On Thursday, January 30, Representative Henry Waxman (D-Calif.) announced his retirement after a career that has spanned five decades and twenty terms.
A champion of the left with passions in public health, some of Waxman’s biggest legislative accomplishments were his laws on food safety to both provide nutritional labels and regulate pesticide use. He brought HIV/AIDS to the public’s attention in the 1980s, and co-sponsored the bill credited with spawning the generic drug industry and saving consumers billions in drug costs. He also led the charge to regulate and control the tobacco industry, and was notorious for asking tobacco executives loaded questions at the hearings. One of the first Congressmen to sense the danger of climate change, he helped pass the Clean Air Act.
Perhaps what will be remembered more than Waxman’s legislative record will be his role as a watchdog of government. Nicknamed by Jon Stewart as “The Mustache of Justice,” he led investigations into the MLB’s steroid use and especially the Iraq War. In 2004, the Government Reform Minority Office, at his request, published over 200 specific misleading statements made by the Bush administration on the Iraq War.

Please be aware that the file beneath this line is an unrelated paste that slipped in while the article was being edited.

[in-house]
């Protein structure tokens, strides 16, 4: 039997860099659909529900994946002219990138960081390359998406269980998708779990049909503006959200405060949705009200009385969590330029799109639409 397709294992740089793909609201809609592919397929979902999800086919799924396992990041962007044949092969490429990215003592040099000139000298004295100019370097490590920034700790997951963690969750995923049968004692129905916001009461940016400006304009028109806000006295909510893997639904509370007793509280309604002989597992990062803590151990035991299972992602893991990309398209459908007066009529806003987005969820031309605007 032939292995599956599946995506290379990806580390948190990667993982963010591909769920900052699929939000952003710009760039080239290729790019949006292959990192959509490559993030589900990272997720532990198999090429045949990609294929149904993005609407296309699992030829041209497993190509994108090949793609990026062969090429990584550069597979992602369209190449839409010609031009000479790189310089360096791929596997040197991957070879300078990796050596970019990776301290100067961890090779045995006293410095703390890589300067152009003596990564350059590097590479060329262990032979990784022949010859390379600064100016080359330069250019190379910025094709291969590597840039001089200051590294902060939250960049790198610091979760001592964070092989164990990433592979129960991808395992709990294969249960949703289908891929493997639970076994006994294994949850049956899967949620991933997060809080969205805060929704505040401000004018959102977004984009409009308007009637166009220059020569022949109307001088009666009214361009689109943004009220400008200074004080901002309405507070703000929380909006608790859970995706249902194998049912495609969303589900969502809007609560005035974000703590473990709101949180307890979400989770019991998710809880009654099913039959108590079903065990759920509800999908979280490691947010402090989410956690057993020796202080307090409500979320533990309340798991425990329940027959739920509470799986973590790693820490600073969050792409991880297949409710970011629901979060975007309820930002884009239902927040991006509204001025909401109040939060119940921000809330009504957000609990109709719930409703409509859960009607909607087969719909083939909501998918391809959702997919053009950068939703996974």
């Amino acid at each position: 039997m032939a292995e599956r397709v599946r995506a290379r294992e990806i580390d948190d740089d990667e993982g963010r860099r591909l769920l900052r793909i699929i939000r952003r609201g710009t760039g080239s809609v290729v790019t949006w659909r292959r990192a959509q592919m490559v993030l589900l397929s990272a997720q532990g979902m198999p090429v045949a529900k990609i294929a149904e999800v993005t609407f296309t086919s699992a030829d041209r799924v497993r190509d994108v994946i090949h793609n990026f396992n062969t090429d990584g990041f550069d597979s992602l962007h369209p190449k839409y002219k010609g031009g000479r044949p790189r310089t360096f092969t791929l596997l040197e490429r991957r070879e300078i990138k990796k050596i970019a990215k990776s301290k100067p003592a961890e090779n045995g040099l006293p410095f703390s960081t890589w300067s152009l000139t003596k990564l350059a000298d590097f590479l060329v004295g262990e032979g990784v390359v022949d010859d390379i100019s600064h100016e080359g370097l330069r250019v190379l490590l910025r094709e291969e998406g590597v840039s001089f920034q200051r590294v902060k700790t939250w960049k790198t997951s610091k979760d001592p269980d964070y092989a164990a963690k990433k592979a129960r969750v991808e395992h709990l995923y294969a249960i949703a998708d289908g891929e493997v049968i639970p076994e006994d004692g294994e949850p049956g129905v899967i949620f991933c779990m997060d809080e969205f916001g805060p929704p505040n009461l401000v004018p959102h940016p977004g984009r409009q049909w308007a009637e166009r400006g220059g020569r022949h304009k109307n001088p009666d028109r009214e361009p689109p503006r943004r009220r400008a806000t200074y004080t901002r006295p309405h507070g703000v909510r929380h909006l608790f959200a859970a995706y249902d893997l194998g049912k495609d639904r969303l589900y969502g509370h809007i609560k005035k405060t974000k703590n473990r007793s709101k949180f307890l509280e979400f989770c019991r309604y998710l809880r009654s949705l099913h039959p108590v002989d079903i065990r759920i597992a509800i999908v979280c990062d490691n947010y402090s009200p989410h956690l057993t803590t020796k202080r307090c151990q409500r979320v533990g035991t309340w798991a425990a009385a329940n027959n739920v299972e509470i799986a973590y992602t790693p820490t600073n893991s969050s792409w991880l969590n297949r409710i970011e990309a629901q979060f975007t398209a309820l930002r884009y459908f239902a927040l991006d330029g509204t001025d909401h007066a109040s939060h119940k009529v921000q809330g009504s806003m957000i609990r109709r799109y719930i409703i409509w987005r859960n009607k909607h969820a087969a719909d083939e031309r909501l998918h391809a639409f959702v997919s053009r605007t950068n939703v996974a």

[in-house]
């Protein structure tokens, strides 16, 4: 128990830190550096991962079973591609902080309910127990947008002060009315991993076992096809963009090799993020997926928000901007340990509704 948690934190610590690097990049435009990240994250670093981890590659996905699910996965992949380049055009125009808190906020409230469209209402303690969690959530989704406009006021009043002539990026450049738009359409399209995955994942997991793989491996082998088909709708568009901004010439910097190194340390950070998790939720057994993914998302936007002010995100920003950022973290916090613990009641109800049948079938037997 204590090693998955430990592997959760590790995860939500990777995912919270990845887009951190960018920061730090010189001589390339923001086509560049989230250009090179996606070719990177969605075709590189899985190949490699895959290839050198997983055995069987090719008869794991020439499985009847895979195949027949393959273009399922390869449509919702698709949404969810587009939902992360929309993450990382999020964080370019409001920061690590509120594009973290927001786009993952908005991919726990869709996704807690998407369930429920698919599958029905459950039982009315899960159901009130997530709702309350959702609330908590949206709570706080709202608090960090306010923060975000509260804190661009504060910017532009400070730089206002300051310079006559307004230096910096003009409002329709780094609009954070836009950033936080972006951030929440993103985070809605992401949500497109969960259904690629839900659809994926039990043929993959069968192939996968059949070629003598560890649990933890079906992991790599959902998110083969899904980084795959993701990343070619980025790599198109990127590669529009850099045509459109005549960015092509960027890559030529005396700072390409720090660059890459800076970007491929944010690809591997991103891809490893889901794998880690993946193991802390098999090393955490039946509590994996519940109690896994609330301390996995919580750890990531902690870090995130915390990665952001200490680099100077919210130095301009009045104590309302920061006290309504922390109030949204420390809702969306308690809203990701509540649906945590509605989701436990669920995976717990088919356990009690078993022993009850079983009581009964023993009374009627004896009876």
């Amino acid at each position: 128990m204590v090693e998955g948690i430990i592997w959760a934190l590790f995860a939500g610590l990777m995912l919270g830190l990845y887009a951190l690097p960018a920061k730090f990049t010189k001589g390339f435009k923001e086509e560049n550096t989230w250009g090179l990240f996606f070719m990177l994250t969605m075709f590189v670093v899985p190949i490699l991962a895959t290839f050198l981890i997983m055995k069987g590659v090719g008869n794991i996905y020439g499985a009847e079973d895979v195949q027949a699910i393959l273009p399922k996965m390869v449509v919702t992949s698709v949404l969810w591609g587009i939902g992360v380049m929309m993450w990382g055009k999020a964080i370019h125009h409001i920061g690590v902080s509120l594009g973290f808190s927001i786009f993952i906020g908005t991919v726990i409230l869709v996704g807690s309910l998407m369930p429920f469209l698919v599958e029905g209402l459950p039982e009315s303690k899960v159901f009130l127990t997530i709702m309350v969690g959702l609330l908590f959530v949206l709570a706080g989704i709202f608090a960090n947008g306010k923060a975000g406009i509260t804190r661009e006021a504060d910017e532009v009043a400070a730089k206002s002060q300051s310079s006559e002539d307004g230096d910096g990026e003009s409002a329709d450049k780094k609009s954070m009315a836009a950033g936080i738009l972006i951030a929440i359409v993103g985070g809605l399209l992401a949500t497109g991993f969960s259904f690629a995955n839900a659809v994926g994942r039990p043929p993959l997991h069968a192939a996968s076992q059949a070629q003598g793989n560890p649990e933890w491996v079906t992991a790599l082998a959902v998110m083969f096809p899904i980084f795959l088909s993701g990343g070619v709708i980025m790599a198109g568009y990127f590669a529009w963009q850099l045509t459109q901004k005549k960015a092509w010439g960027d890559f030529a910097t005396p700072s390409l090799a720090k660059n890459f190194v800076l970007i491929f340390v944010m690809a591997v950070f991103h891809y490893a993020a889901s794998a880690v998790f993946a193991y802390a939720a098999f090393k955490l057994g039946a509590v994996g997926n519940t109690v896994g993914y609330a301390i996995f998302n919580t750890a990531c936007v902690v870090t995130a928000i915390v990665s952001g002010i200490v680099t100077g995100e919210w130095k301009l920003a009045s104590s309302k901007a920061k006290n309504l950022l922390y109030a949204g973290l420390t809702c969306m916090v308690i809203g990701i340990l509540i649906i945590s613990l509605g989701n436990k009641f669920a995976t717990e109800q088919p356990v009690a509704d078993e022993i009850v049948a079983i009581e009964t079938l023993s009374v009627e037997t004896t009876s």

Politico wrote that Waxman will be remembered “as a master craftsman in the art of cutting the big deal and someone who could throw a potent political punch.” Indeed, the Representative has drawn comparisons to Ted Kennedy for his ability to advance legislation. About his career, Waxman commented, “I never imagined I would be in the House for 40 years and be able to advance every issue I care deeply about. But in what feels like a blink of an eye, it has been 40 years and I’ve devoted most of my life to the House of Representatives.”